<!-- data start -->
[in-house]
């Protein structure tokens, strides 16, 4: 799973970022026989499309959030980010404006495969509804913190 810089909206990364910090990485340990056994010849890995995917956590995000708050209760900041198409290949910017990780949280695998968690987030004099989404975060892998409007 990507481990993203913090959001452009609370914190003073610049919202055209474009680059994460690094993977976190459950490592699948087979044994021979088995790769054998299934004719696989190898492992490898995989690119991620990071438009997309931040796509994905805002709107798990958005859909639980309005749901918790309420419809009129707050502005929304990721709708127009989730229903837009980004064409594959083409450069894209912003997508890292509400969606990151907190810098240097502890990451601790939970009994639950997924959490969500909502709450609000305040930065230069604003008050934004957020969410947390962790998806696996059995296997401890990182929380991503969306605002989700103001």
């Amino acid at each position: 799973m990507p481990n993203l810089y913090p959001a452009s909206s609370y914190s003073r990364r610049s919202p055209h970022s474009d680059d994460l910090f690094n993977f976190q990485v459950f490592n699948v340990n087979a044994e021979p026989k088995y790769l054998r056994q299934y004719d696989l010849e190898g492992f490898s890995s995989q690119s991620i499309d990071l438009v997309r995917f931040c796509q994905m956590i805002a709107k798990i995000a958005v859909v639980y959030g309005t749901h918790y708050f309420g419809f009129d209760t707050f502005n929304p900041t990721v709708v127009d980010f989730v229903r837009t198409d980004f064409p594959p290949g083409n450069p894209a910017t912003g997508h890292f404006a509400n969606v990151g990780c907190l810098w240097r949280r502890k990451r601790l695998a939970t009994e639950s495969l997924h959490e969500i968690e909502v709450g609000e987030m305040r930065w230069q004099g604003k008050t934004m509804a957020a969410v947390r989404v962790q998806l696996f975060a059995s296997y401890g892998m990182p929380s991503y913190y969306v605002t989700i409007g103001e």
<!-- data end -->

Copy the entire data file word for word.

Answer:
[in-house]
């Protein structure tokens, strides 16, 4: 799973970022026989499309959030980010404006495969509804913190 810089909206990364910090990485340990056994010849890995995917956590995000708050209760900041198409290949910017990780949280695998968690987030004099989404975060892998409007 990507481990993203913090959001452009609370914190003073610049919202055209474009680059994460690094993977976190459950490592699948087979044994021979088995790769054998299934004719696989190898492992490898995989690119991620990071438009997309931040796509994905805002709107798990958005859909639980309005749901918790309420419809009129707050502005929304990721709708127009989730229903837009980004064409594959083409450069894209912003997508890292509400969606990151907190810098240097502890990451601790939970009994639950997924959490969500909502709450609000305040930065230069604003008050934004957020969410947390962790998806696996059995296997401890990182929380991503969306605002989700103001």
């Amino acid at each position: 799973m990507p481990n993203l810089y913090p959001a452009s909206s609370y914190s003073r990364r610049s919202p055209h970022s474009d680059d994460l910090f690094n993977f976190q990485v459950f490592n699948v340990n087979a044994e021979p026989k088995y790769l054998r056994q299934y004719d696989l010849e190898g492992f490898s890995s995989q690119s991620i499309d990071l438009v997309r995917f931040c796509q994905m956590i805002a709107k798990i995000a958005v859909v639980y959030g309005t749901h918790y708050f309420g419809f009129d209760t707050f502005n929304p900041t990721v709708v127009d980010f989730v229903r837009t198409d980004f064409p594959p290949g083409n450069p894209a910017t912003g997508h890292f404006a509400n969606v990151g990780c907190l810098w240097r949280r502890k990451r601790l695998a939970t009994e639950s495969l997924h959490e969500i968690e909502v709450g609000e987030m305040r930065w230069q004099g604003k008050t934004m509804a957020a969410v947390r989404v962790q998806l696996f975060a059995s296997y401890g892998m990182p929380s991503y913190y969306v605002t989700i409007g103001e």